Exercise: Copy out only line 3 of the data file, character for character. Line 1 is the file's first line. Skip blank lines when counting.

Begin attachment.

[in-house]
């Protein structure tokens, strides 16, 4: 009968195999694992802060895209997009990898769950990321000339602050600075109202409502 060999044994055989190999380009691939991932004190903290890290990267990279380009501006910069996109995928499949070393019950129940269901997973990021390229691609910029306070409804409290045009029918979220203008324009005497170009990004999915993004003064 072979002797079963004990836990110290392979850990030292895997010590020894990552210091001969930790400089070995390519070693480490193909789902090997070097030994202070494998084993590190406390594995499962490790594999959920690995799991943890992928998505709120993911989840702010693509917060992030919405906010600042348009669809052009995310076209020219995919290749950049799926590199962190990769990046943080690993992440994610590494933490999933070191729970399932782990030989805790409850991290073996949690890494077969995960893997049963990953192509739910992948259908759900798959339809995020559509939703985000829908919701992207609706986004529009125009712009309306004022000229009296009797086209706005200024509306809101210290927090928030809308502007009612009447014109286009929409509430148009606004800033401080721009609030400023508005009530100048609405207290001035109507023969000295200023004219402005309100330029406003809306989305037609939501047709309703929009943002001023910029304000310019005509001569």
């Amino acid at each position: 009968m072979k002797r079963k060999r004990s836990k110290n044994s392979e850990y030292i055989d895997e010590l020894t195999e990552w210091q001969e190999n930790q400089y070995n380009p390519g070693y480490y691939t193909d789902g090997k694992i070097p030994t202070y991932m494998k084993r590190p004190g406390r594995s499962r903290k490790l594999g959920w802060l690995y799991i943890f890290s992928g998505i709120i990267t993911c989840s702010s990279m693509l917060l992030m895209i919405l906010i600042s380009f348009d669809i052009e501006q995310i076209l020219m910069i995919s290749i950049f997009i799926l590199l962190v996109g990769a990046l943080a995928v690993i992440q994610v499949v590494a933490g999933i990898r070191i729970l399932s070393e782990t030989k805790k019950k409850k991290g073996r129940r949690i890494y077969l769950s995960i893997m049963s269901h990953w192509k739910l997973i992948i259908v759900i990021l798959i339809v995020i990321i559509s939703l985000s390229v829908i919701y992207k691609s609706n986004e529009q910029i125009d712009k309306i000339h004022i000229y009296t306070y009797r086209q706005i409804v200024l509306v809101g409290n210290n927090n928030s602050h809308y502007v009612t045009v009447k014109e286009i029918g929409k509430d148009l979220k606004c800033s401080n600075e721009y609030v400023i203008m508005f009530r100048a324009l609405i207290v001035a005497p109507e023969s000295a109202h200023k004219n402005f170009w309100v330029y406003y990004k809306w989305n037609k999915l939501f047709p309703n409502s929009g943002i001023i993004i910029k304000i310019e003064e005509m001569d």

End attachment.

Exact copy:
């Amino acid at each position: 009968m072979k002797r079963k060999r004990s836990k110290n044994s392979e850990y030292i055989d895997e010590l020894t195999e990552w210091q001969e190999n930790q400089y070995n380009p390519g070693y480490y691939t193909d789902g090997k694992i070097p030994t202070y991932m494998k084993r590190p004190g406390r594995s499962r903290k490790l594999g959920w802060l690995y799991i943890f890290s992928g998505i709120i990267t993911c989840s702010s990279m693509l917060l992030m895209i919405l906010i600042s380009f348009d669809i052009e501006q995310i076209l020219m910069i995919s290749i950049f997009i799926l590199l962190v996109g990769a990046l943080a995928v690993i992440q994610v499949v590494a933490g999933i990898r070191i729970l399932s070393e782990t030989k805790k019950k409850k991290g073996r129940r949690i890494y077969l769950s995960i893997m049963s269901h990953w192509k739910l997973i992948i259908v759900i990021l798959i339809v995020i990321i559509s939703l985000s390229v829908i919701y992207k691609s609706n986004e529009q910029i125009d712009k309306i000339h004022i000229y009296t306070y009797r086209q706005i409804v200024l509306v809101g409290n210290n927090n928030s602050h809308y502007v009612t045009v009447k014109e286009i029918g929409k509430d148009l979220k606004c800033s401080n600075e721009y609030v400023i203008m508005f009530r100048a324009l609405i207290v001035a005497p109507e023969s000295a109202h200023k004219n402005f170009w309100v330029y406003y990004k809306w989305n037609k999915l939501f047709p309703n409502s929009g943002i001023i993004i910029k304000i310019e003064e005509m001569d």